However far from the weather casting a grey shadow over my day I’ve had a really pleasant time. The drizzle, rain and downpours have given me permission – as it were – to hang out, take it easy, to kick back. Don’t get me wrong I’ve not sat on the sofa all day eating crisps and dribbling on to my vest – I’m still too tightly wound to allow myself to do that. I done a few chores, but at my own pace, there’s been no pressure to get something finished by a certain time so that I can immediately move on to the next job on my mental task list.

Just as I was relishing these, post lunch, moments of mental relaxation I realised that, yes, it’s a Monday so I would normally be working but in every other way today is no different from the average Saturday or Sunday. Why did it take a little rain (ok, a lot of rain) for me to give myself permission to relax? Why can’t I occasionally do that on a Sunday, or even god forbid a Saturday. Are we all so wound up with productivity, task lists and targets that we’ve forgotten how to take it easy?

In my idealised version of this post I’d now reel off my three point plan to guarantee a lifetime’s happiness and satisfaction. You’ll be disappointed, but maybe not surprised, to hear that isn’t going to happen – I suppose we all keep striving to reach that higher plane, though I fear that most of us may be moving in the opposite direction.

If you have the answer to eternal satisfaction and are looking for someone to share it with I’d appreciate a call – I’ll be very grateful. Is time for tea yet?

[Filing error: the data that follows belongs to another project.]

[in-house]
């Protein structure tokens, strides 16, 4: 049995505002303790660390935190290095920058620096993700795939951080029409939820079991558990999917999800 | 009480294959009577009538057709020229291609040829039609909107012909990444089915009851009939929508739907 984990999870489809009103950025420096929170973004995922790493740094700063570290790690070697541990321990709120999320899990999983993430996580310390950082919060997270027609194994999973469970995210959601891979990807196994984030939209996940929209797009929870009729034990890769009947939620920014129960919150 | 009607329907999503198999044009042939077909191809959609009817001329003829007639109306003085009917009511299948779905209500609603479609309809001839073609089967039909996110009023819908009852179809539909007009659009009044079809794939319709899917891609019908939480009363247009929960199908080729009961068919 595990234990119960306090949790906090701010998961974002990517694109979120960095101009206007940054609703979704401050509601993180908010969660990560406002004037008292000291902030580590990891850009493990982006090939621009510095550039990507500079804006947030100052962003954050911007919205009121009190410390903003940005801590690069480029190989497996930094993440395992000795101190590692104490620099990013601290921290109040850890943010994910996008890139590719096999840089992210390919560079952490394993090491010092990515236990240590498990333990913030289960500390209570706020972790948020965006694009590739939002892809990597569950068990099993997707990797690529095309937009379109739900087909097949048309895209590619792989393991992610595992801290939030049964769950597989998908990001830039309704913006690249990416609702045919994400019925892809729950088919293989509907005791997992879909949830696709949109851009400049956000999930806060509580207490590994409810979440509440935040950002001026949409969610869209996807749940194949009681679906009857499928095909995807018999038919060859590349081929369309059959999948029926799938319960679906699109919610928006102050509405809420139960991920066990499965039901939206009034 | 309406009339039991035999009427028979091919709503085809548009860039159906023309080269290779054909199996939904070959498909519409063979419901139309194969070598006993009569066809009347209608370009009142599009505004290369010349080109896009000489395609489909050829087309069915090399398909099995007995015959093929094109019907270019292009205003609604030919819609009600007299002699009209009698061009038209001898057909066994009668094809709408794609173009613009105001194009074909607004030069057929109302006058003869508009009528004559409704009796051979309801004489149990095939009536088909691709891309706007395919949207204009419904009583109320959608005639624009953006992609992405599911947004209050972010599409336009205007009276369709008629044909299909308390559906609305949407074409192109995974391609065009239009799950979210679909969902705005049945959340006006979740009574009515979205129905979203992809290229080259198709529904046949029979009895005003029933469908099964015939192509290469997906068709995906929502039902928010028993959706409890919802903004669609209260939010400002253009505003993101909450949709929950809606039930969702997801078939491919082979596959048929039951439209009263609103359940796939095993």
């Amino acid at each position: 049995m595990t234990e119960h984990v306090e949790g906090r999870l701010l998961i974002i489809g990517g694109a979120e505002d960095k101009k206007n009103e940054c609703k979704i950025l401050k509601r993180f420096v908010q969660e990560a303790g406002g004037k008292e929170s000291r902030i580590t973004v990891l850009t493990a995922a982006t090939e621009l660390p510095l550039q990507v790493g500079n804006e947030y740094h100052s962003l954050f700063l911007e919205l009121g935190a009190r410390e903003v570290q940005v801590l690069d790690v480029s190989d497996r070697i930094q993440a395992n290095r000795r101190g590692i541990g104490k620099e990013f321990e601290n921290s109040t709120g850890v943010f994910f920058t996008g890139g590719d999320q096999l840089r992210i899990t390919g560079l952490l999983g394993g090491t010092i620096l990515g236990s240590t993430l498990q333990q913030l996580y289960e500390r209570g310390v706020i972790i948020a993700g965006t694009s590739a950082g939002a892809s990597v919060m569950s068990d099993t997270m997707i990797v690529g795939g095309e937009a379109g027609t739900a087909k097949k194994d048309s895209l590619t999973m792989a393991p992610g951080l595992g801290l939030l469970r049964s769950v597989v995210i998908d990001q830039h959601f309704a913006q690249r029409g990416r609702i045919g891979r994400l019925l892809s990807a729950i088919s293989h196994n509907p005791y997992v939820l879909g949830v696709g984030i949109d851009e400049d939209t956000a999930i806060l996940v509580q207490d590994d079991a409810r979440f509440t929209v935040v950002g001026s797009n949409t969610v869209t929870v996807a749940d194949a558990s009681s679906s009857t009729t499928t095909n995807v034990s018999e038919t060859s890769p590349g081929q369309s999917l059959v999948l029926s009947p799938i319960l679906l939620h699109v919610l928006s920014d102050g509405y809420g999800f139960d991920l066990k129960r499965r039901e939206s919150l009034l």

*disclaimer – part of this title may be slightly misleading.

brown sauce or red?

Half a bacon sandwich

Photography is my thing. It’s the thing I’ve been interested in longer than anything other. My lovely wife aside it’s the thing I think about most. Actually now I think about it, I spend quite a lot of time thinking about how much I dislike driving, but that’s only when I’m actually driving.

However, even with an interest as long lived as photography there are naturally down times and this is one of those times. Hence the rather dry spell here on the blog. So I’ve decided to give myself permission to write about things other than photography, it is my blog after all.

Having made that announcement I feel as though I need to actually write on some non-photo related topic, which brings me in an incredibly circular route to Ben Wishaw.

There is a horrible sinking sadness that overcomes me when anyone in the public eye releases a statement that, in the common vernacular, they’ve ‘come out’. Not because of the fact that they’re gay, but because in 2014 it’s still seen as important. Yet it seems even more depressing in the case of Ben Wishaw, because there are so many far more interesting things to talk about.

Here is a 33 year old actor who has already played Hamlet and Richard II, has acted on stage to incredible reviews with Judi Dench, who has a list of film, television and theatre credits far too long to recount here. Yet when interviewed on BBC Radio 4’s Front Row this evening there was the inevitable question about his sexuality. To give the presenter, Damian Barr, his due it was very cleverly ’embedded’ in the conversation, but it was there never-the-less. Whether he prefers to sleep with men or women should be, in fact is, as important as whether he prefers brown sauce or red on his bacon sandwiches. As a vegetarian I’d be slightly more interested whether he eats bacon sandwiches at all. However I fear we’re still a long way from that time and so I’m consigned to these periods of disappointment in the human condition as another poor Ben Wishaw or Tom Daley subjects themselves to the ritual examination of their private lives.